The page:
This micro-course explores the history and dynamics of nonviolent movements. It presents the categories of specific methods of nonviolent action and some of the key theories that inform civil resistance strategies and campaigns.

Liberian women rally against their country’s civil war, a campaign documented by the film “Pray the Devil Back to Hell.” (Pewee Flomoku)
Liberian women rally against their country’s civil war, a campaign documented by the film “Pray the Devil Back to Hell.” (Pewee Flomoku)

Course Overview

By the end of this course, participants will be able to:

  • Describe the importance of nonviolent action;
  • Define nonviolent civil resistance and how is it distinct from other forms of social and political action; and
  • Identify the principles and theories of power inform the practice of nonviolent action.

Agenda

Section 1 - Introduction to Nonviolent Action

Meet the course presenters and get a broad overview of what nonviolent action is and why it is important.

Section 2 - Definitions and Historical Context

Explains what nonviolent civil resistance is and how it differs from other forms of social and political action.

Section 3 - Stories from the Field

Examines how different campaigns and movements have waged nonviolent action and what accounts for their achievements and challenges.

Section 4 - Theory and Practice

Examines how power informs how nonviolent action is utilized and identifies principles and steps that should be kept in mind when practicing nonviolent action methods.

Section 5 - Quiz

Assesses your understanding and retention of key terms, concepts, and ideas presented in this course.

Section 6 - Scenario

Allows you to apply the knowledge you've gained throughout the course to a fictional conflict scenario.

Section 7 - Reflections

Allows you to share what you have learned and read what others have learned from this course and how these skills and knowledge will impact the work we do.

Featured Scenario: Protests in Quisada

The students declared a non-violent movement, and began by protesting in front of government buildings and a month later also started staging sit-ins in the midst of critical city intersections. This nonviolent movement is in danger of fading away without achieving its goals. Utilizing the knowledge gained throughout this course, you will determine how to best address this situation. In this course we present a scenario in which you can apply the theories and concepts covered in this course to a fictional situation. A scenario is comprised of situation examples and you are asked to determine the best solution to each situation.

Instructors and Guest Experts

Instructors

  • Maria Stephan, Director, United States Institute of Peace
  • Daryn Cambridge, Professional Development Portfolio Manager (EPIC), Training Resources Group, Inc.
  • Althea Middleton-Detzner, Director, PeaceTech Labs

Guest Experts

  • John Lewis, U.S. Congressman, Georgia
  • Erica Chenoweth, Associate Professor, Josef Korbel School of International Studies at the University of Denver

Related Publications

Afghan Talks Are Historic Chance for Peace, Says Top U.S. Negotiator

Afghan Talks Are Historic Chance for Peace, Says Top U.S. Negotiator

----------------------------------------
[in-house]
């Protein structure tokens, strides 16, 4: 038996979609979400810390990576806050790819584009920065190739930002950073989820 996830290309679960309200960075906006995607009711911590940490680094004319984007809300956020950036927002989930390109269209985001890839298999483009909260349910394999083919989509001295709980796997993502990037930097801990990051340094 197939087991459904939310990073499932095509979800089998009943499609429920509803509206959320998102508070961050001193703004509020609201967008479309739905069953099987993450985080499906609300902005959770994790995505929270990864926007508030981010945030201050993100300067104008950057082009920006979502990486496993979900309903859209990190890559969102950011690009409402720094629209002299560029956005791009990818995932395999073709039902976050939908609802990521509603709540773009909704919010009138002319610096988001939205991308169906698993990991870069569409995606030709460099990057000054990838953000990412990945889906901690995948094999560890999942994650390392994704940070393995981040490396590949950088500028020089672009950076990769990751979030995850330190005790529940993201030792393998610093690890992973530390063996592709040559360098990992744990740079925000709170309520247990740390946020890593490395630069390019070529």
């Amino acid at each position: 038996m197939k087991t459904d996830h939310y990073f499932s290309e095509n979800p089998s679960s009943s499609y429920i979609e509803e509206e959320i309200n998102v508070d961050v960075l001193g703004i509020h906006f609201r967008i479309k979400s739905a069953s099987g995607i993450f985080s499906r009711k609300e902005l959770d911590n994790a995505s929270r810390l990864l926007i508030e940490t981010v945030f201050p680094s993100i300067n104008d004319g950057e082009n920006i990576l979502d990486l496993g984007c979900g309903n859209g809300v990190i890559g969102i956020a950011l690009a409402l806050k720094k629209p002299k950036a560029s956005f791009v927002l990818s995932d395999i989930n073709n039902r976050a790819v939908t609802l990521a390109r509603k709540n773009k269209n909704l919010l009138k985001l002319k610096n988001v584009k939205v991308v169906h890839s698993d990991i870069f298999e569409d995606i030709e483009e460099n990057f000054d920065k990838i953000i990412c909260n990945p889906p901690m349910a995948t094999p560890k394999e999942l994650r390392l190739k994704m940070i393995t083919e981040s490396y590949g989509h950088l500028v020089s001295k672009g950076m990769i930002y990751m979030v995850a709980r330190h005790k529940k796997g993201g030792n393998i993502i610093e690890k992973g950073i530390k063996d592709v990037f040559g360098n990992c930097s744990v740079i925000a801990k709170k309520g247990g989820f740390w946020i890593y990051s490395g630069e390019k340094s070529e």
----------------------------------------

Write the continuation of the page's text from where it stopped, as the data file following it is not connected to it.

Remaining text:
Thursday, September 24, 2020

By: Adam Gallagher

Afghan peace talks that began in Doha on September 12 are a “historic opportunity” that could bring a close to four decades of conflict in the country and end America’s longest war, said the U.S. special representative for Afghanistan reconciliation on Thursday. The ongoing talks are the “heart of the Afghan peace process,” said Ambassador Zalmay Khalilzad. “It's important to be fully aware of the significance of this moment, and to recognize its historic relevance.” With a note of a cautious optimism, he said there is hope but still a long road ahead, with many thorny issues to be negotiated.

Type: Analysis and Commentary

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Scott Worden on Afghan Peace Talks

Scott Worden on Afghan Peace Talks

Wednesday, September 23, 2020

By: Scott Worden

With talks finally underway between the Taliban and Afghan government, USIP’s Scott Worden says initial expectations should be tempered, as the chances for success are “low in the short term, but much higher than if the talks hadn’t begun,” adding, “you can’t end a war without starting a peace process.”

Type: Podcast

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The Collapsing Foundation for Israeli-Palestinian Peace

The Collapsing Foundation for Israeli-Palestinian Peace

Monday, September 14, 2020

By: Ambassador Hesham Youssef

The diplomatic agreements being signed this week among the United Arab Emirates, Bahrain and Israel present formidable challenges to the long-standing paradigm for peacemaking in the Israeli-Palestinian conflict and are yet to provide a viable substitute. While final contours of the agreements remain to unfold, their approach undermines the paradigm of providing an incentive for Israel to accept Palestinian self-determination as part of normalized relations with its Arab neighbors. With the Israeli-Palestinian divide wider now than any time since 1967, the erosion of these cornerstones for peacemaking is a precursor for an eventual new crisis.

Type: Analysis and Commentary

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